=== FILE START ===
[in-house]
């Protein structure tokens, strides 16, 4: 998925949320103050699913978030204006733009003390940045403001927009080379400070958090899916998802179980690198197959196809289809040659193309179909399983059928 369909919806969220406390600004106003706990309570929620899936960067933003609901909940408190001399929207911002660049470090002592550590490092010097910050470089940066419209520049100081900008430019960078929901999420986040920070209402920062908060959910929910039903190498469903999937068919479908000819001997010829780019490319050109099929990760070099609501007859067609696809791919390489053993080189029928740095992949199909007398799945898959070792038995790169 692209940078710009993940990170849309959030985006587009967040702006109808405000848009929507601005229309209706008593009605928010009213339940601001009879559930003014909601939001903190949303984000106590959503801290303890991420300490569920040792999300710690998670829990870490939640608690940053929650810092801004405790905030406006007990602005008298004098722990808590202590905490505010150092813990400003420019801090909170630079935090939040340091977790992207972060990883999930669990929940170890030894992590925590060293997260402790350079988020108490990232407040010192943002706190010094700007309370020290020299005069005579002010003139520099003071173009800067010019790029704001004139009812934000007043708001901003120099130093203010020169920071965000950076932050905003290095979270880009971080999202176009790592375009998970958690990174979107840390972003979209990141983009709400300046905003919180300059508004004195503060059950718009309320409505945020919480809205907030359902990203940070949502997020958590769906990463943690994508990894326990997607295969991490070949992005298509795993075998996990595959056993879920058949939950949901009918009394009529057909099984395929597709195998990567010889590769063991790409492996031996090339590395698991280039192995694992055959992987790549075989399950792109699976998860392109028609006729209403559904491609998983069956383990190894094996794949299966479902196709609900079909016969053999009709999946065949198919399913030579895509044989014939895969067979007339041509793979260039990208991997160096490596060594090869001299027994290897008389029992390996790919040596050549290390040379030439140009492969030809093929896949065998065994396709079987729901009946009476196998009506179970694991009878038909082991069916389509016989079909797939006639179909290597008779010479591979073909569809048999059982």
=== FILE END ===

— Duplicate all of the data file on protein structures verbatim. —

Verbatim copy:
[in-house]
């Protein structure tokens, strides 16, 4: 998925949320103050699913978030204006733009003390940045403001927009080379400070958090899916998802179980690198197959196809289809040659193309179909399983059928 369909919806969220406390600004106003706990309570929620899936960067933003609901909940408190001399929207911002660049470090002592550590490092010097910050470089940066419209520049100081900008430019960078929901999420986040920070209402920062908060959910929910039903190498469903999937068919479908000819001997010829780019490319050109099929990760070099609501007859067609696809791919390489053993080189029928740095992949199909007398799945898959070792038995790169 692209940078710009993940990170849309959030985006587009967040702006109808405000848009929507601005229309209706008593009605928010009213339940601001009879559930003014909601939001903190949303984000106590959503801290303890991420300490569920040792999300710690998670829990870490939640608690940053929650810092801004405790905030406006007990602005008298004098722990808590202590905490505010150092813990400003420019801090909170630079935090939040340091977790992207972060990883999930669990929940170890030894992590925590060293997260402790350079988020108490990232407040010192943002706190010094700007309370020290020299005069005579002010003139520099003071173009800067010019790029704001004139009812934000007043708001901003120099130093203010020169920071965000950076932050905003290095979270880009971080999202176009790592375009998970958690990174979107840390972003979209990141983009709400300046905003919180300059508004004195503060059950718009309320409505945020919480809205907030359902990203940070949502997020958590769906990463943690994508990894326990997607295969991490070949992005298509795993075998996990595959056993879920058949939950949901009918009394009529057909099984395929597709195998990567010889590769063991790409492996031996090339590395698991280039192995694992055959992987790549075989399950792109699976998860392109028609006729209403559904491609998983069956383990190894094996794949299966479902196709609900079909016969053999009709999946065949198919399913030579895509044989014939895969067979007339041509793979260039990208991997160096490596060594090869001299027994290897008389029992390996790919040596050549290390040379030439140009492969030809093929896949065998065994396709079987729901009946009476196998009506179970694991009878038909082991069916389509016989079909797939006639179909290597008779010479591979073909569809048999059982």